PLA Conference Exhibitors Tout their Wares

Frey conveyer belt system

At the 2018 Public Library Association conference in Philadelphia Exhibitor Hall.

Choose Your Own Adventure marketer Elizabeth Adelman introduces the line's new card game and "demo guy" Greg Loring-Albright demos it. Stephanie Kardon talks up Voyant's job and company searching and tracking platform. Catherine Hazlitt of 3branch shows how a light table designed for a library children's room can illuminate plastic manipulatives and xrays. Anthony Frey (above) of tech logic demonstrates how the Hennepin Library Director designed library conveyor belt system moves RFID and bar-coded returned materials into their proper bins for re-shelving. Mark Unthank, whose name is centuries old, is the chief Cool Nerd at the eponymous company that aggregates library ebook offerings and the like. Natalie Nardini promotes the Bedtime Math Foundation which encourages you to do some math with your kids at night with a book or their app. Felicia Ambrogio of Infobase Learning touts the tons of information available through their platform. Rhode Island Novelty guy says the squishy ball and the sequined marine animals are what's hot. Watch publishers and library software, furnishings and technology vendors talk about their services and products for public libraries.

PLA 2018

A vignette here

 


Making tiny wearable books -earrings and necklaces

Wearable tiny book earrings
Bookish but fashionable types may be seen wearing miniature book earrings or necklaces. At a workshop at the Free Library Northeast Regional Branch presented by Valeria Kremser, whose weekday day job is conserving rare books, participants like your correspondent and his wife learned how to create these miniature books approximately one inch square. They are true books with stitch sewn folios, endpapers, hard board covers and hinged spines. One of Kremser's most prized miniature books in her collection is from the Gutenberg Museum containing the Lord's prayer in seven languages. It measures about 1/8" square, is hand bound in leather with gold plating and Kremser notes, "comes in one of those little plexi boxes with a magnifying glass on top that swivels open." Watch how to make tiny wearable books - earrings and necklaces - here"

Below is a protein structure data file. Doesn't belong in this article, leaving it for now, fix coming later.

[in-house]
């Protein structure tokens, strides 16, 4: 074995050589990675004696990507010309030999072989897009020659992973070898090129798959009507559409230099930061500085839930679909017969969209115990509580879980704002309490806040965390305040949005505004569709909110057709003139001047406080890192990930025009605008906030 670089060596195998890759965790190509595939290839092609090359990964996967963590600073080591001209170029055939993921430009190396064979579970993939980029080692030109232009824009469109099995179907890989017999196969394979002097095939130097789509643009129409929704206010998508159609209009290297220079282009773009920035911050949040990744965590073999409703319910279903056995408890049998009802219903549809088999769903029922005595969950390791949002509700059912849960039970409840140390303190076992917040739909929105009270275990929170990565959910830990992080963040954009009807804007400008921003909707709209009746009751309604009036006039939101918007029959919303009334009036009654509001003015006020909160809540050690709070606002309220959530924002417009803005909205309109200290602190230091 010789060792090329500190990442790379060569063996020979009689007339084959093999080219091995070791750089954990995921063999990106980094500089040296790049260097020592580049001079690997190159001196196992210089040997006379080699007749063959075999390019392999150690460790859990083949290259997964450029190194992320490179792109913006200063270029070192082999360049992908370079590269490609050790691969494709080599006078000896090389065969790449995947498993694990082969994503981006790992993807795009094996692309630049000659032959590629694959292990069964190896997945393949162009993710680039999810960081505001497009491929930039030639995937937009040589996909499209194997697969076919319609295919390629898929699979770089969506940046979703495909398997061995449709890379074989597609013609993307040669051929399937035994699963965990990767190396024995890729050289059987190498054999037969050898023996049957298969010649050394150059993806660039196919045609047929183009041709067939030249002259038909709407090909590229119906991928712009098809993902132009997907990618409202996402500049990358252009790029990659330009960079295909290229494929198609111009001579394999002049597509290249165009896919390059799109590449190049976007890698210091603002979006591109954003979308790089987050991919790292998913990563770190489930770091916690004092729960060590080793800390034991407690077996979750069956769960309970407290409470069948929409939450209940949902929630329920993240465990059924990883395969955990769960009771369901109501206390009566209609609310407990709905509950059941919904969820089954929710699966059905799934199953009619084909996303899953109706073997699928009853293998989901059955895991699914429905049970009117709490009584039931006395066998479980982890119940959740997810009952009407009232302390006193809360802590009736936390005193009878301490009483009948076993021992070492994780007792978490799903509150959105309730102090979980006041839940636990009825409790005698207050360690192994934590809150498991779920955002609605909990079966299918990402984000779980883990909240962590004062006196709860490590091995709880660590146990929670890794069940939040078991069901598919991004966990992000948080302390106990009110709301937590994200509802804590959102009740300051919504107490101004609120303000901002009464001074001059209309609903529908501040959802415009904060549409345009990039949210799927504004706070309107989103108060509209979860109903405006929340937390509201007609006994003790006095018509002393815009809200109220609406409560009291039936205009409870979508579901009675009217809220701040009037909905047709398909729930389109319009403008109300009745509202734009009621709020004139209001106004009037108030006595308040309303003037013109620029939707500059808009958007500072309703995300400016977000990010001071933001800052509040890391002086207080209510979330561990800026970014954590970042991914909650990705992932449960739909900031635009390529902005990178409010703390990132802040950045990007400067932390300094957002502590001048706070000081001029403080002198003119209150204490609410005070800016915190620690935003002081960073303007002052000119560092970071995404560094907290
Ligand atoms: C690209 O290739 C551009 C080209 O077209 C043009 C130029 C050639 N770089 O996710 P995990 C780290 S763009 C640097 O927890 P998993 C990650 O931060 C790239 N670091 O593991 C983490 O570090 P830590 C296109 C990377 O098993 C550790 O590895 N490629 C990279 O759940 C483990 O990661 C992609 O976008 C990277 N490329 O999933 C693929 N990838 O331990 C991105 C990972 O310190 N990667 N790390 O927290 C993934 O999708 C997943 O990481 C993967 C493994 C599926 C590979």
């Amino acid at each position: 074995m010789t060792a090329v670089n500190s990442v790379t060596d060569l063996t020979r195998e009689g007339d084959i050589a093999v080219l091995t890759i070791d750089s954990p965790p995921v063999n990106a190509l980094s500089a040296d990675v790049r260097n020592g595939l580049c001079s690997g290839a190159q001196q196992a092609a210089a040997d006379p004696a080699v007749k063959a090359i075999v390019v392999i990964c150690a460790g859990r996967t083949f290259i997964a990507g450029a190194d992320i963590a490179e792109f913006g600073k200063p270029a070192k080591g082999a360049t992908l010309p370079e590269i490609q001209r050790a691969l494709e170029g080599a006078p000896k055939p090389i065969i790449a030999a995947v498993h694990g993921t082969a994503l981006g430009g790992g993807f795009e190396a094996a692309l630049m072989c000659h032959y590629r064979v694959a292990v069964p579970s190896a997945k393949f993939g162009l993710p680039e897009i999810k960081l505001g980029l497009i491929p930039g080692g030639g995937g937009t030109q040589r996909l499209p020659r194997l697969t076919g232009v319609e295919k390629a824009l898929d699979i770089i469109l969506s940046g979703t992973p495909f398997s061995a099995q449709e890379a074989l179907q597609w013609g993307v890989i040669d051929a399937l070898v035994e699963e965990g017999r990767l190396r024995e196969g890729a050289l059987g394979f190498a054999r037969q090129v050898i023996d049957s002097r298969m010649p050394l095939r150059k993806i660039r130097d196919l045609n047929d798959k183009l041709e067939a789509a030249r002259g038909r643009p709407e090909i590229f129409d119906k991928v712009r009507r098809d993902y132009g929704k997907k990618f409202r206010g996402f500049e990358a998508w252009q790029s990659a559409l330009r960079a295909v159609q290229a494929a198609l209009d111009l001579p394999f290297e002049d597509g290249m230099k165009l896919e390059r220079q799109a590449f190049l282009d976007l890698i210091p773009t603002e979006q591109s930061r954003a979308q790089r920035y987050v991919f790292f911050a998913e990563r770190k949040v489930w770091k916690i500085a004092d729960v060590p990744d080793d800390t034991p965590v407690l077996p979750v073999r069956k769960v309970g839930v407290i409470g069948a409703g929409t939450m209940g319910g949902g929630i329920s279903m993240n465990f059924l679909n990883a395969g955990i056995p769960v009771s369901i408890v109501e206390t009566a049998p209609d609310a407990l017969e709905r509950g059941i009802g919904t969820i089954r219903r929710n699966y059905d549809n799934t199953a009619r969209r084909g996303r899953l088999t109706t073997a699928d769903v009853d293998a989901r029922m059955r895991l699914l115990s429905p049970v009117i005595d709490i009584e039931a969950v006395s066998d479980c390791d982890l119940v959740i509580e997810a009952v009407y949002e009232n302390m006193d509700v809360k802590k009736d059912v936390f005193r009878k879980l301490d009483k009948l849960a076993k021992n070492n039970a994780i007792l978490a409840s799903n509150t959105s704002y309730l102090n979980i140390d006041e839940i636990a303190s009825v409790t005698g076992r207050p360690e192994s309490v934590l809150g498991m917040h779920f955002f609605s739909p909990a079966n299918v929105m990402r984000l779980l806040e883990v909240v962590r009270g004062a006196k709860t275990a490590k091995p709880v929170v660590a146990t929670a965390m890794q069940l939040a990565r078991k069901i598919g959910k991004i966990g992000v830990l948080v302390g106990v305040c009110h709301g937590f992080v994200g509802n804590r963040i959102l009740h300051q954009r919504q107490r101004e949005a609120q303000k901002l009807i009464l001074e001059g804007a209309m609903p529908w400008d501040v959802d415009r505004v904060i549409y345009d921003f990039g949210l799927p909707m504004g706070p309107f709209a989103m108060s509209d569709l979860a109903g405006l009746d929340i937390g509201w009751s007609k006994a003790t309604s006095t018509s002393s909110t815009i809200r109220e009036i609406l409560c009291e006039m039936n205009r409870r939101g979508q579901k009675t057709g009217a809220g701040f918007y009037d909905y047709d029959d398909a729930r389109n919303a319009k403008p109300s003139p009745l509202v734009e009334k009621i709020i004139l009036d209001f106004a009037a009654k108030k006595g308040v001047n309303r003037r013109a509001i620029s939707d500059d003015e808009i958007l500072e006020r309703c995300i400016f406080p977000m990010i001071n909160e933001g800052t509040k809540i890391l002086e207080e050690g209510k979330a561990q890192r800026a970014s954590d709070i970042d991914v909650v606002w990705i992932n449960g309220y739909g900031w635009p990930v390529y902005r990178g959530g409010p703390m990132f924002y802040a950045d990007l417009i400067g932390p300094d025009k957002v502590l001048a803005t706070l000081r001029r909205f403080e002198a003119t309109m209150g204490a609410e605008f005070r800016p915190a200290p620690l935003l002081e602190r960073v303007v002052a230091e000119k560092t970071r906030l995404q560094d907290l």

Vaudevillian Poet Preacher Karla Milugo entertains and explains

Multi-talented preaching vaudevillian Karla Milugo

​Performing and visual artist Karla Milugo from Brooklyn and beyond is taking an artist hiatus in the Germantown section of Philadelphia. In the month she is planning to spend here, Milugo is doing art and exploring the Philly environs. Your interviewer encountered her wearing a large, crafted camera apparatus at the Germantown Kitchen Garden urban farm oasis where a potluck picnic and concert was taking place. The camera is also a balloon pumping station and Milugo entertains kids by blowing up balloons and drawing their likeness on them. Milugo also spoke of her Preacher Faith Faucet  person and her book divination projects and  she indulged your interviewer by demonstrating her whistling prowess and singer creds. As the sun was setting the lively salsa band Combo Melaza rocked the crowd including Milugo who videoed while she salsa-ed.